Cardinal Reinhard Marx has said directing all state buildings to hang crosses amounts to “expropriating the cross in the name of the state.” Bavarian Premier Markus Söder sparked nationwide criticism for the move.
The head of the German Bishops’ Conference has sharply criticized the premier of the southern German state of Bavaria for ordering Christian crosses to be hung in all state buildings.
Cardinal Reinhard Marx told German daily newspaper Süddeutsche Zeitung on Monday that Premier Markus Söder’s order had sparked public “division, unrest and animosity.”
Söder issued the directive — set to enter into force on June 1 — on Wednesday. On Twitter, he wrote that the cross was a “clear avowal of our Bavarian identity and Christian values.”
‘Expropriating the cross’
Söder said the order did not break constitutional rules about religious neutrality because the cross was a symbol of the state’s “identity” rather than religion.
Bavaria is one of the most Catholic regions of Germany. More than 50 percent of the population identified as Roman Catholic in 2016.
But Marx, who is based in the Bavarian capital, Munich, suggested Söder did not understand the true meaning of the cross.
“You don’t understand the cross if you only see it as a cultural symbol,” Marx said. Söder’s order, he added, had amounted to “expropriating the cross in the name of the state.”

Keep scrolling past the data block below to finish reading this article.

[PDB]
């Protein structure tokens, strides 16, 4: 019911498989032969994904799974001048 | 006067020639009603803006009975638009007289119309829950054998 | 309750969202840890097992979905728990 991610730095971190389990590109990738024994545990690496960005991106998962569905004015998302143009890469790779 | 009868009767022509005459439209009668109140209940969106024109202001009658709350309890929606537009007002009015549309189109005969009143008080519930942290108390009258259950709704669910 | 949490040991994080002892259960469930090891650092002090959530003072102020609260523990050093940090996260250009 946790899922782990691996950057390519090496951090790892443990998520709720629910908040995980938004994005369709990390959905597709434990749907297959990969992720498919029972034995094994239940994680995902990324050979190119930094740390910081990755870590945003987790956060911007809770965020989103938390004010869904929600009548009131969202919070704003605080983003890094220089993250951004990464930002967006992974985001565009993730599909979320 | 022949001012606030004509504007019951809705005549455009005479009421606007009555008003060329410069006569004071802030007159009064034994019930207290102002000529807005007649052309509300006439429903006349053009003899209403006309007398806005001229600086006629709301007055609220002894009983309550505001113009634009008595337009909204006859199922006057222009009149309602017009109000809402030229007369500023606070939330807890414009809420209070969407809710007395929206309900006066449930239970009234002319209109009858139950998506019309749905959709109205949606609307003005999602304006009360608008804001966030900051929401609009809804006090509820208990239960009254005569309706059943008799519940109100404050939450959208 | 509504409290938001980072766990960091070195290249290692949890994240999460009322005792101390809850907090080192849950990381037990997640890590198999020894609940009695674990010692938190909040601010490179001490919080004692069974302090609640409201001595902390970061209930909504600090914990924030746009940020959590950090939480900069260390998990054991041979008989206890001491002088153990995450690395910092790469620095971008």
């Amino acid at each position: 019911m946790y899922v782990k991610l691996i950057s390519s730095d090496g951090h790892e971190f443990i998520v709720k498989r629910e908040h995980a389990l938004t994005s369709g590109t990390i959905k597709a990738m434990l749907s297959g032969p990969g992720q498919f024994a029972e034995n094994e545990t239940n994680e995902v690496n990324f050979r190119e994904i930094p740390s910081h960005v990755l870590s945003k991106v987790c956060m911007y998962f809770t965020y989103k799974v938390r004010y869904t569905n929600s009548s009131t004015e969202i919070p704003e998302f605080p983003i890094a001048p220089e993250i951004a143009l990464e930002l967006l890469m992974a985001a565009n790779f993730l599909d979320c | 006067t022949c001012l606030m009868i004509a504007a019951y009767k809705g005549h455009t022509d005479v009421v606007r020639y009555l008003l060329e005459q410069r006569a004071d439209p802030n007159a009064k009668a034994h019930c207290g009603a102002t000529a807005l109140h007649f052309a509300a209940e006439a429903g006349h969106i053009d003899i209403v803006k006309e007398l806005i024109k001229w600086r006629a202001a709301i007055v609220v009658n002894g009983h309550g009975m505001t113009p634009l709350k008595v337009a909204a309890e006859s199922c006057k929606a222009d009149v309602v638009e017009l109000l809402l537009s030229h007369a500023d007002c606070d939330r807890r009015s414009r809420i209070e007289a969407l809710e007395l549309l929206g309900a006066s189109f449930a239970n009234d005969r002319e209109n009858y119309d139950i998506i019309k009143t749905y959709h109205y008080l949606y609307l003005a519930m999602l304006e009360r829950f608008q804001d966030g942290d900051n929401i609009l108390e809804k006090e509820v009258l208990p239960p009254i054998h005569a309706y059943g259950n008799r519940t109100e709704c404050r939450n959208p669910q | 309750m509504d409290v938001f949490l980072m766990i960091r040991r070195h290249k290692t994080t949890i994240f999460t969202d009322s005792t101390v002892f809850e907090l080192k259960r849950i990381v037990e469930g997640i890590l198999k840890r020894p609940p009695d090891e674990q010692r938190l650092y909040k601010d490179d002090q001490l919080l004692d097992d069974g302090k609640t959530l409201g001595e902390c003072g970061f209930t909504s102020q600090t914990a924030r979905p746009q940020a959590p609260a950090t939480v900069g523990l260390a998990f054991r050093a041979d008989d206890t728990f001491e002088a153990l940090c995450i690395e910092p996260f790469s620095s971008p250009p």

Not the first
Marx’s rebuke follows public criticisms from other religious leaders and politicians in Germany.
The head of the business-friendly Free Democratic Party (FDP), Christian Lindner, wrote on Twitter: “The way Markus Söder and the CSU constantly exploit religion for their party politics is reminiscent of [Turkish President Recep] Erdogan. The constitution has no religion!”
Söder, who assumed office in March, leads a conservative government under the Christian Social Union (CSU), the Bavarian sister party of German Chancellor Angela Merkel’s Christian Democratic Union (CDU).
Claudia Roth, a Green Party lawmaker and vice president of the German parliament, accused Söder of marginalizing millions of Muslims, atheists and Jews. “[He] intentionally mixes religion and politics,” she said.
Looking for votes?
With an eye to Bavaria’s regional elections on October 14, some critics have accused Söder of exploiting the cross to win conservative Christian votes.
The CSU is aiming to keep its absolute majority of seats in the Bavarian parliament amid fears it could lose votes to the far-right Alternative for Germany (AfD).
Asked if the order was an attempt to pander to Christian voters ahead of the election, Söder said: “No.”
amp/cmk (AFP, KNA, dpa)